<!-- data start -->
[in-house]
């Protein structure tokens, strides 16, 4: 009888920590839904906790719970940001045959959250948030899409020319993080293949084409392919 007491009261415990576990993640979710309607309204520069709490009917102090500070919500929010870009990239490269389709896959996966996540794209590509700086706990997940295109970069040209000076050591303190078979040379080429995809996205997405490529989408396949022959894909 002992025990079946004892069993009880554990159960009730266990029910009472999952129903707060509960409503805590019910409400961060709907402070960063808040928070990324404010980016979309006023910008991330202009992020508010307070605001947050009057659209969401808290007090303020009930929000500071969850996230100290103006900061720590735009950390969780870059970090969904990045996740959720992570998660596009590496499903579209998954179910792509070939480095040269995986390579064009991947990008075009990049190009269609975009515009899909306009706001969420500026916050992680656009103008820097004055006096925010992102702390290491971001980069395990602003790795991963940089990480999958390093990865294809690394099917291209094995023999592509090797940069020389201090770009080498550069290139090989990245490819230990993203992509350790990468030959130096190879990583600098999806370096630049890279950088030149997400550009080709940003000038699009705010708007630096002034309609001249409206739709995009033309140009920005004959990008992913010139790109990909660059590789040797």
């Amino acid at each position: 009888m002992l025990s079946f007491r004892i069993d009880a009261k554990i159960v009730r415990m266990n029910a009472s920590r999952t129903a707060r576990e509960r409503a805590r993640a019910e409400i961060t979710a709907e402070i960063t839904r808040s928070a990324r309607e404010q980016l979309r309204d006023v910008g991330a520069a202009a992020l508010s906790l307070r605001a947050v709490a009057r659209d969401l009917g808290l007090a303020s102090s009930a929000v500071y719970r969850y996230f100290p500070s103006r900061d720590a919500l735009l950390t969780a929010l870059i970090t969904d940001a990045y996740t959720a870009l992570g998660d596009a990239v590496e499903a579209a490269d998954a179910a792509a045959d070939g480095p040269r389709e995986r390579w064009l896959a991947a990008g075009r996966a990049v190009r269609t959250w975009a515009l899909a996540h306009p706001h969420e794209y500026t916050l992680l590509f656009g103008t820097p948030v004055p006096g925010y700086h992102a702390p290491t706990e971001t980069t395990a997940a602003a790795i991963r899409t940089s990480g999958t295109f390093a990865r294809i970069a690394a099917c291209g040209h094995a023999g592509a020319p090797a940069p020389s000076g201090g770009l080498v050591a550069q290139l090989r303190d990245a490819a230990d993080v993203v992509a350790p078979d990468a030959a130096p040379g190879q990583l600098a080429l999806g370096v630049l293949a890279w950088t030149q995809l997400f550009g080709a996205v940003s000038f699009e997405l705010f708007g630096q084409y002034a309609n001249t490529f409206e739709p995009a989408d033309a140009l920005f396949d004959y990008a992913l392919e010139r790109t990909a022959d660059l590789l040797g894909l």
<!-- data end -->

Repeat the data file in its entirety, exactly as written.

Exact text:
[in-house]
């Protein structure tokens, strides 16, 4: 009888920590839904906790719970940001045959959250948030899409020319993080293949084409392919 007491009261415990576990993640979710309607309204520069709490009917102090500070919500929010870009990239490269389709896959996966996540794209590509700086706990997940295109970069040209000076050591303190078979040379080429995809996205997405490529989408396949022959894909 002992025990079946004892069993009880554990159960009730266990029910009472999952129903707060509960409503805590019910409400961060709907402070960063808040928070990324404010980016979309006023910008991330202009992020508010307070605001947050009057659209969401808290007090303020009930929000500071969850996230100290103006900061720590735009950390969780870059970090969904990045996740959720992570998660596009590496499903579209998954179910792509070939480095040269995986390579064009991947990008075009990049190009269609975009515009899909306009706001969420500026916050992680656009103008820097004055006096925010992102702390290491971001980069395990602003790795991963940089990480999958390093990865294809690394099917291209094995023999592509090797940069020389201090770009080498550069290139090989990245490819230990993203992509350790990468030959130096190879990583600098999806370096630049890279950088030149997400550009080709940003000038699009705010708007630096002034309609001249409206739709995009033309140009920005004959990008992913010139790109990909660059590789040797």
């Amino acid at each position: 009888m002992l025990s079946f007491r004892i069993d009880a009261k554990i159960v009730r415990m266990n029910a009472s920590r999952t129903a707060r576990e509960r409503a805590r993640a019910e409400i961060t979710a709907e402070i960063t839904r808040s928070a990324r309607e404010q980016l979309r309204d006023v910008g991330a520069a202009a992020l508010s906790l307070r605001a947050v709490a009057r659209d969401l009917g808290l007090a303020s102090s009930a929000v500071y719970r969850y996230f100290p500070s103006r900061d720590a919500l735009l950390t969780a929010l870059i970090t969904d940001a990045y996740t959720a870009l992570g998660d596009a990239v590496e499903a579209a490269d998954a179910a792509a045959d070939g480095p040269r389709e995986r390579w064009l896959a991947a990008g075009r996966a990049v190009r269609t959250w975009a515009l899909a996540h306009p706001h969420e794209y500026t916050l992680l590509f656009g103008t820097p948030v004055p006096g925010y700086h992102a702390p290491t706990e971001t980069t395990a997940a602003a790795i991963r899409t940089s990480g999958t295109f390093a990865r294809i970069a690394a099917c291209g040209h094995a023999g592509a020319p090797a940069p020389s000076g201090g770009l080498v050591a550069q290139l090989r303190d990245a490819a230990d993080v993203v992509a350790p078979d990468a030959a130096p040379g190879q990583l600098a080429l999806g370096v630049l293949a890279w950088t030149q995809l997400f550009g080709a996205v940003s000038f699009e997405l705010f708007g630096q084409y002034a309609n001249t490529f409206e739709p995009a989408d033309a140009l920005f396949d004959y990008a992913l392919e010139r790109t990909a022959d660059l590789l040797g894909l």